#ILookLikeASurgeon Gets New Boost From New Yorker Cover

Alicia Ault

April 20, 2017

A single tweet on April 4 breathed massive new life into a 2-year-old social media campaign originally conceived to promote diversity in the surgical field and to humanize those who toil in the operating room.

On that April day, an endocrine surgeon convinced three colleagues at the American Association of Endocrine Surgeons meeting to take a selfie that replicated the cover of the April 3 New Yorker magazine. Artist Malika Favre had portrayed four women in scrubs peering down at a patient, an operating room light fixture looming behind them.

"I was very taken aback by the fact that there were all women on the cover," Susan Pitt, MD, MPHS, an assistant professor of endocrine surgery at the University of Wisconsin School of Medicine and Public Health, in Madison, told Medscape Medical News. She also loved the art itself, and thought it would be nice to replicate the scene and share it on social media.

Purposely using the hashtag #ILookLikeASurgeon, Dr Pitt fastened on to a campaign started by a surgical resident in 2015 to break down preconceived notions and attract more women and minorities to surgery.

Dr Susan Pitt, on the left, with fellow colleagues.

Dr Pitt issued the #NYerORCoverChallenge a few days after her initial tweet, asking women to make their own version of the cover photo. In just a few weeks, #ILookLikeASurgeon was tweeted out more than 18,000 times, generating an estimated 180 million impressions, according to the tracking site Symplur.

Tweets using #ILookLikeASurgeon and #NYerORCoverChallenge have been issued from every continent except Antarctica, Dr Pitt said. Instagram and Facebook users are also employing the hashtags, though in lesser numbers.

 

The campaigns have been covered by the Washington Post, the New Yorker, CNN, USA Today, the New York Times, Buzzfeed, the Huffington Post, Amy Poehler's Smart Girls blog, Indian Woman blog, In Style, CBS, the Independent, Hungary Today, and hundreds of local newspapers and TV stations in the United States and around the world.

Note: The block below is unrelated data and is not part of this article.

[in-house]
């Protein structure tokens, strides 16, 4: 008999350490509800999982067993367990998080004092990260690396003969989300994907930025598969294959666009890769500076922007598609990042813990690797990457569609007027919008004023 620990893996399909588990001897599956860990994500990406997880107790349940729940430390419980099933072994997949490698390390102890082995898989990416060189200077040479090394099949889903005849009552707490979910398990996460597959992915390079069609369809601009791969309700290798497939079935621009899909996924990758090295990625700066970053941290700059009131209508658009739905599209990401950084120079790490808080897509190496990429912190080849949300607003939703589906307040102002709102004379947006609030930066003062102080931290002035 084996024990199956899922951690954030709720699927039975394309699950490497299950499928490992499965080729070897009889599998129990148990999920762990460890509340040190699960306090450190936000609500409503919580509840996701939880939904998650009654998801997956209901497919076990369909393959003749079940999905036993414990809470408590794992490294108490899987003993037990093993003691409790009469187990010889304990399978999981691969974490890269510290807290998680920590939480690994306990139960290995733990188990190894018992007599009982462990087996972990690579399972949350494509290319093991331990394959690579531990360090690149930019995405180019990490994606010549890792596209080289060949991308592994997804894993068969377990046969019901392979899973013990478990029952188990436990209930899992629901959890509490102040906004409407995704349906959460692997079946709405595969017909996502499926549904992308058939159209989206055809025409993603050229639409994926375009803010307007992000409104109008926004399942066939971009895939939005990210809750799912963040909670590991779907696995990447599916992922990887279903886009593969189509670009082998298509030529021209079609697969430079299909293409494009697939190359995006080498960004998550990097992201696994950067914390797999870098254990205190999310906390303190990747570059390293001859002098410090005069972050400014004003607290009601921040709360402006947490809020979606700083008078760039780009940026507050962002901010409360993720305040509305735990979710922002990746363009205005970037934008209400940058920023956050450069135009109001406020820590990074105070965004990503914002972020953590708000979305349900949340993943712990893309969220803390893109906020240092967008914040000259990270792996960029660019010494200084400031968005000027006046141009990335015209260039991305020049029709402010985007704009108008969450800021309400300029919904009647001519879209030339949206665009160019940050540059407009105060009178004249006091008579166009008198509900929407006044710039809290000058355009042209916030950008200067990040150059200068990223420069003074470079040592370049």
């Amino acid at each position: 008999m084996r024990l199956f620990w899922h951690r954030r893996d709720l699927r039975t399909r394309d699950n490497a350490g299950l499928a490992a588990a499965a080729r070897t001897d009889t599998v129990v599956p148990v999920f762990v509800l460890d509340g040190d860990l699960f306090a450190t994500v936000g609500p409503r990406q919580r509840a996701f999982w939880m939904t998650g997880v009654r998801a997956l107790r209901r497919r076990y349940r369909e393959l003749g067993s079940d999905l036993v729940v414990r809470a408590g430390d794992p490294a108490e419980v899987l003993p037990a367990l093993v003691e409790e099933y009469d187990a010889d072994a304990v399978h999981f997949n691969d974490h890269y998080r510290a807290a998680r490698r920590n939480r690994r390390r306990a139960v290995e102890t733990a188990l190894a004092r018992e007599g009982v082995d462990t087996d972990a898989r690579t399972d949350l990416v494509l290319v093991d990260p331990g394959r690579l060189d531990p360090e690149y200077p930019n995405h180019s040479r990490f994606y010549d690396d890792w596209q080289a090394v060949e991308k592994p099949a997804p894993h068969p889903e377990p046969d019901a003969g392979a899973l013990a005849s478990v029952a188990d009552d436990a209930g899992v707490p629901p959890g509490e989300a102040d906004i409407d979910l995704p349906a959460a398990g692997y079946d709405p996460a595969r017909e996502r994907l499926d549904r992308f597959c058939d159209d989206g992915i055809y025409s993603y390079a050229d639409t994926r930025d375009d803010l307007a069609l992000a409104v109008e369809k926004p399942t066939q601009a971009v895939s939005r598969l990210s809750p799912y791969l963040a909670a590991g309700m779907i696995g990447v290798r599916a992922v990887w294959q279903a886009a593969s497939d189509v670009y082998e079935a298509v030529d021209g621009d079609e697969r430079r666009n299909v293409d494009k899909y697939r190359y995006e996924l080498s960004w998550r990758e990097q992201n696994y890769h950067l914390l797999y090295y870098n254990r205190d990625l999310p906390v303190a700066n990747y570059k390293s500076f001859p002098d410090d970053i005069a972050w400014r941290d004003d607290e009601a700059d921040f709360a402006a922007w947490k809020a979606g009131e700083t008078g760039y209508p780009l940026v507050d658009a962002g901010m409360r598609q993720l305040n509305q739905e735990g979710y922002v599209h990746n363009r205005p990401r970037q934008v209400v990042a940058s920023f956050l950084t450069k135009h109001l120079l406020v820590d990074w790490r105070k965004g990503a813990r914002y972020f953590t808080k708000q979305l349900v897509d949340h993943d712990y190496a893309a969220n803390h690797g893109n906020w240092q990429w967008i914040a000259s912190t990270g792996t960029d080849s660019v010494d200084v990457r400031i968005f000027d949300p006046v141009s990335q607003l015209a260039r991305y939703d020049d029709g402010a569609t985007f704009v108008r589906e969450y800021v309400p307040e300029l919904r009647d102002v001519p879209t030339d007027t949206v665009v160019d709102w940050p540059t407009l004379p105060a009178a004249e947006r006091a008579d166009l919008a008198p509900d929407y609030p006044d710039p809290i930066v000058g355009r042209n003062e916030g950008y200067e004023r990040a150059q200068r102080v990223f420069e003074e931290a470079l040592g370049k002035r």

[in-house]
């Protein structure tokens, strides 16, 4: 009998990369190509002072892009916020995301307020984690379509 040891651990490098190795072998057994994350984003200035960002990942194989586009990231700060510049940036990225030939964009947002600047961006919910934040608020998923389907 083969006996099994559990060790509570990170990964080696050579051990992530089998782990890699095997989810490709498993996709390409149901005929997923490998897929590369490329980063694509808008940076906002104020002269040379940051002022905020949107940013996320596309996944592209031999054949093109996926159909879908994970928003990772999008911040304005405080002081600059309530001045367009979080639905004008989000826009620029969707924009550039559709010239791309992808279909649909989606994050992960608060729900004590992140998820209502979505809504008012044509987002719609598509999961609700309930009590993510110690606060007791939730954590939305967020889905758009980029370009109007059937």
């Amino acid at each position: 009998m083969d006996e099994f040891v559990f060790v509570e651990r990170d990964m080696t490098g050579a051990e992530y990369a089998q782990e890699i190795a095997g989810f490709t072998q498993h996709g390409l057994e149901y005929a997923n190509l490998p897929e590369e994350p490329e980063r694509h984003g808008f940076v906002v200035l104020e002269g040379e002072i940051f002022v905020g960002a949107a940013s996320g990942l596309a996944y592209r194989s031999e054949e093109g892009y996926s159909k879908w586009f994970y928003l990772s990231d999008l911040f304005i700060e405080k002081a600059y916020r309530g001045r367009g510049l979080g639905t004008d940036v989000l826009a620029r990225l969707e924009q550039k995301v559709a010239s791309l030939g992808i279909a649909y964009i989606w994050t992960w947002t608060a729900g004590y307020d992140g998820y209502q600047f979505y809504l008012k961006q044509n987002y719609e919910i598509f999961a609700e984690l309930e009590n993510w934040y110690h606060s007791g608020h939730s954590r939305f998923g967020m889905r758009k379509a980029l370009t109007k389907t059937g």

Dr Pitt said the response has been overwhelmingly positive. Almost no one has said, "Why don't you stop taking pictures and take care of patients," she told Medscape Medical News.

When she made that first tweet, she had no idea it would snowball as much as it did, but she said, "I'm happy to be the face of helping close the gender gap and the gender bias issue."

Heather Logghe, MD, the surgical resident who started #ILookLikeASurgeon, said she's happy with the new energy the New Yorker cover has brought to her hashtag — even though the cover challenge focuses on female empowerment. She created her hashtag to humanize surgeons — inviting them to tweet photos of themselves exercising or with their children — and also to show that surgeons could be something other than a straight white man.

Dr Heather Logghe, the originator of the original hashtag. Courtesy of Dr Logghe

Dr Logghe, who has completed 2 years of surgical residency and, after a brief break to have her second child, is now going back to residency, has been researching social media. It "harnesses the power of images to change cultural expectations," Dr Logghe told Medscape Medical News.

The viral response to the New Yorker cover "speaks to the need," for equality and respect, said Dr Logghe, who added that sexism seems to be alive and well in surgery.

"I dream of the time when feminist hashtags are no longer needed," she said.

The Gender Gap

Sareh Parangi, MD, FACS, vice president of the Association of Women Surgeons, dreams of that day, too, but said that the gender gap in surgical leadership and pay is still so wide that it requires a female-focused social media campaign and advocacy effort.

The AWS Twitter handle @WomenSurgeons has been one of the top influencers of the #ILookLikeASurgeon and #NYerORCoverChallenge, issuing thousands of tweets and retweets and generating millions of impressions. Dr Parangi, who directs the Endocrine Surgery Fellowship at Massachusetts General Hospital, took a cover shot with nine surgery residents and Pat Numann, MD, the founder of AWS.

Younger women tell her they don't need to join AWS, but down the road, when they're trying to break into a leadership position, they come back, Dr Parangi said.

#ILookLikeASurgeon, and the New Yorker challenge have helped bring thousands of new members to AWS and "get the word out that surgery is very open to women, that women get a lot out of it, and that it's a satisfying career," Dr Parangi told Medscape Medical News.